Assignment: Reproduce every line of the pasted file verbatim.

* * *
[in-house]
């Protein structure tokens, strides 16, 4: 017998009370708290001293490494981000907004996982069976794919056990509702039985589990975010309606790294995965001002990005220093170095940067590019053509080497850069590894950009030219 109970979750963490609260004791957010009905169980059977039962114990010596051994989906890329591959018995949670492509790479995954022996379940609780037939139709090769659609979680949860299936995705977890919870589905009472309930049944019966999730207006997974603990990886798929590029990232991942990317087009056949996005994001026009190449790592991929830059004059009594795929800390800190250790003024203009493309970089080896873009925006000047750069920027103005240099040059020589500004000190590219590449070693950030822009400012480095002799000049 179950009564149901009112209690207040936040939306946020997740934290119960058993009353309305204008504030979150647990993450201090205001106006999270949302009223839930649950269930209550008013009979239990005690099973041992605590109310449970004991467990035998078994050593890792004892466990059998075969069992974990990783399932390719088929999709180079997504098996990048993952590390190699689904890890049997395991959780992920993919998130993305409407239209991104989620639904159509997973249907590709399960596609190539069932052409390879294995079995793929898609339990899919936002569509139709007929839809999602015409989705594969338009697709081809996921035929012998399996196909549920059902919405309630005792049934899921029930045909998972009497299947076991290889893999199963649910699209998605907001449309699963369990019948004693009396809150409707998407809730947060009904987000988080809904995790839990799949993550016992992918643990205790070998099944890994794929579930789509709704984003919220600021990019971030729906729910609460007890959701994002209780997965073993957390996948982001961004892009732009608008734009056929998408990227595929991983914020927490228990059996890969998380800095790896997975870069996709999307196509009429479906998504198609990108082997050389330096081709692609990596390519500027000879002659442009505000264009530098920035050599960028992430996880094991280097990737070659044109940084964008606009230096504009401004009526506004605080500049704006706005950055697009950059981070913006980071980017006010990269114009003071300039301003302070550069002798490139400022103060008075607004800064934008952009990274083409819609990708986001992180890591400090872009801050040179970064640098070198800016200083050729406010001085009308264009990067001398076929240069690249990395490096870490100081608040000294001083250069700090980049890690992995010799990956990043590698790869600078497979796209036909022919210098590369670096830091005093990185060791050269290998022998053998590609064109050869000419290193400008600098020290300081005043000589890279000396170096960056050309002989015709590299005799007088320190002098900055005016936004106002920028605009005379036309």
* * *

[in-house]
């Protein structure tokens, strides 16, 4: 017998009370708290001293490494981000907004996982069976794919056990509702039985589990975010309606790294995965001002990005220093170095940067590019053509080497850069590894950009030219 109970979750963490609260004791957010009905169980059977039962114990010596051994989906890329591959018995949670492509790479995954022996379940609780037939139709090769659609979680949860299936995705977890919870589905009472309930049944019966999730207006997974603990990886798929590029990232991942990317087009056949996005994001026009190449790592991929830059004059009594795929800390800190250790003024203009493309970089080896873009925006000047750069920027103005240099040059020589500004000190590219590449070693950030822009400012480095002799000049 179950009564149901009112209690207040936040939306946020997740934290119960058993009353309305204008504030979150647990993450201090205001106006999270949302009223839930649950269930209550008013009979239990005690099973041992605590109310449970004991467990035998078994050593890792004892466990059998075969069992974990990783399932390719088929999709180079997504098996990048993952590390190699689904890890049997395991959780992920993919998130993305409407239209991104989620639904159509997973249907590709399960596609190539069932052409390879294995079995793929898609339990899919936002569509139709007929839809999602015409989705594969338009697709081809996921035929012998399996196909549920059902919405309630005792049934899921029930045909998972009497299947076991290889893999199963649910699209998605907001449309699963369990019948004693009396809150409707998407809730947060009904987000988080809904995790839990799949993550016992992918643990205790070998099944890994794929579930789509709704984003919220600021990019971030729906729910609460007890959701994002209780997965073993957390996948982001961004892009732009608008734009056929998408990227595929991983914020927490228990059996890969998380800095790896997975870069996709999307196509009429479906998504198609990108082997050389330096081709692609990596390519500027000879002659442009505000264009530098920035050599960028992430996880094991280097990737070659044109940084964008606009230096504009401004009526506004605080500049704006706005950055697009950059981070913006980071980017006010990269114009003071300039301003302070550069002798490139400022103060008075607004800064934008952009990274083409819609990708986001992180890591400090872009801050040179970064640098070198800016200083050729406010001085009308264009990067001398076929240069690249990395490096870490100081608040000294001083250069700090980049890690992995010799990956990043590698790869600078497979796209036909022919210098590369670096830091005093990185060791050269290998022998053998590609064109050869000419290193400008600098020290300081005043000589890279000396170096960056050309002989015709590299005799007088320190002098900055005016936004106002920028605009005379036309």